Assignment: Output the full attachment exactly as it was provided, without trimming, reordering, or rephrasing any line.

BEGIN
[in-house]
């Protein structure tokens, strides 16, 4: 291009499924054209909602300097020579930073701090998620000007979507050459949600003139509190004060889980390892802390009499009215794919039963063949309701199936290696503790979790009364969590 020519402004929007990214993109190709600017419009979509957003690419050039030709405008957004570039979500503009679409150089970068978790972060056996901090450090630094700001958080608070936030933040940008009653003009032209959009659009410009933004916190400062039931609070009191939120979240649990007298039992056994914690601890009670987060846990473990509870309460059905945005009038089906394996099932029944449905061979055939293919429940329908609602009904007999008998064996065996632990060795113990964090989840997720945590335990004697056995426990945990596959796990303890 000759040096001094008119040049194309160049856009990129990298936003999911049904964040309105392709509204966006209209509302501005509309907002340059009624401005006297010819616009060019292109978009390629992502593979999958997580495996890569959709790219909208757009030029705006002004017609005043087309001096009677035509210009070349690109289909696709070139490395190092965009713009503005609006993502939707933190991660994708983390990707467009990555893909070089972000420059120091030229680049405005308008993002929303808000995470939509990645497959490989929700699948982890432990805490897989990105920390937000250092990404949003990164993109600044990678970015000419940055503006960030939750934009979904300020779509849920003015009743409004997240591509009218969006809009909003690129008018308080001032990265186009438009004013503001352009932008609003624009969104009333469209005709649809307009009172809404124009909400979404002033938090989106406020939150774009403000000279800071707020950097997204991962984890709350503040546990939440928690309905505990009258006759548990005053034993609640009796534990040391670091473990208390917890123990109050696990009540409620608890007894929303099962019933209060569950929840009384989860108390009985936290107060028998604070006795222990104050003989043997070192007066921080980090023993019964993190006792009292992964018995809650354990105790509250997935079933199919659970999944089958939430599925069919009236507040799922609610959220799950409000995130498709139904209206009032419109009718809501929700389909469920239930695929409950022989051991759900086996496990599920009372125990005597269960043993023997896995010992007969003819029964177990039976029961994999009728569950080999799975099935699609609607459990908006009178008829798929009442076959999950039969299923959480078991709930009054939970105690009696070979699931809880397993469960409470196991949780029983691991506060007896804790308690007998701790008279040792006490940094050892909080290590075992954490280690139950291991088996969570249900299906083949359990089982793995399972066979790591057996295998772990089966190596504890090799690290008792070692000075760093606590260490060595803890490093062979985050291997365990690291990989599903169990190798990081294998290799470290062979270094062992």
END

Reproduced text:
[in-house]
């Protein structure tokens, strides 16, 4: 291009499924054209909602300097020579930073701090998620000007979507050459949600003139509190004060889980390892802390009499009215794919039963063949309701199936290696503790979790009364969590 020519402004929007990214993109190709600017419009979509957003690419050039030709405008957004570039979500503009679409150089970068978790972060056996901090450090630094700001958080608070936030933040940008009653003009032209959009659009410009933004916190400062039931609070009191939120979240649990007298039992056994914690601890009670987060846990473990509870309460059905945005009038089906394996099932029944449905061979055939293919429940329908609602009904007999008998064996065996632990060795113990964090989840997720945590335990004697056995426990945990596959796990303890 000759040096001094008119040049194309160049856009990129990298936003999911049904964040309105392709509204966006209209509302501005509309907002340059009624401005006297010819616009060019292109978009390629992502593979999958997580495996890569959709790219909208757009030029705006002004017609005043087309001096009677035509210009070349690109289909696709070139490395190092965009713009503005609006993502939707933190991660994708983390990707467009990555893909070089972000420059120091030229680049405005308008993002929303808000995470939509990645497959490989929700699948982890432990805490897989990105920390937000250092990404949003990164993109600044990678970015000419940055503006960030939750934009979904300020779509849920003015009743409004997240591509009218969006809009909003690129008018308080001032990265186009438009004013503001352009932008609003624009969104009333469209005709649809307009009172809404124009909400979404002033938090989106406020939150774009403000000279800071707020950097997204991962984890709350503040546990939440928690309905505990009258006759548990005053034993609640009796534990040391670091473990208390917890123990109050696990009540409620608890007894929303099962019933209060569950929840009384989860108390009985936290107060028998604070006795222990104050003989043997070192007066921080980090023993019964993190006792009292992964018995809650354990105790509250997935079933199919659970999944089958939430599925069919009236507040799922609610959220799950409000995130498709139904209206009032419109009718809501929700389909469920239930695929409950022989051991759900086996496990599920009372125990005597269960043993023997896995010992007969003819029964177990039976029961994999009728569950080999799975099935699609609607459990908006009178008829798929009442076959999950039969299923959480078991709930009054939970105690009696070979699931809880397993469960409470196991949780029983691991506060007896804790308690007998701790008279040792006490940094050892909080290590075992954490280690139950291991088996969570249900299906083949359990089982793995399972066979790591057996295998772990089966190596504890090799690290008792070692000075760093606590260490060595803890490093062979985050291997365990690291990989599903169990190798990081294998290799470290062979270094062992």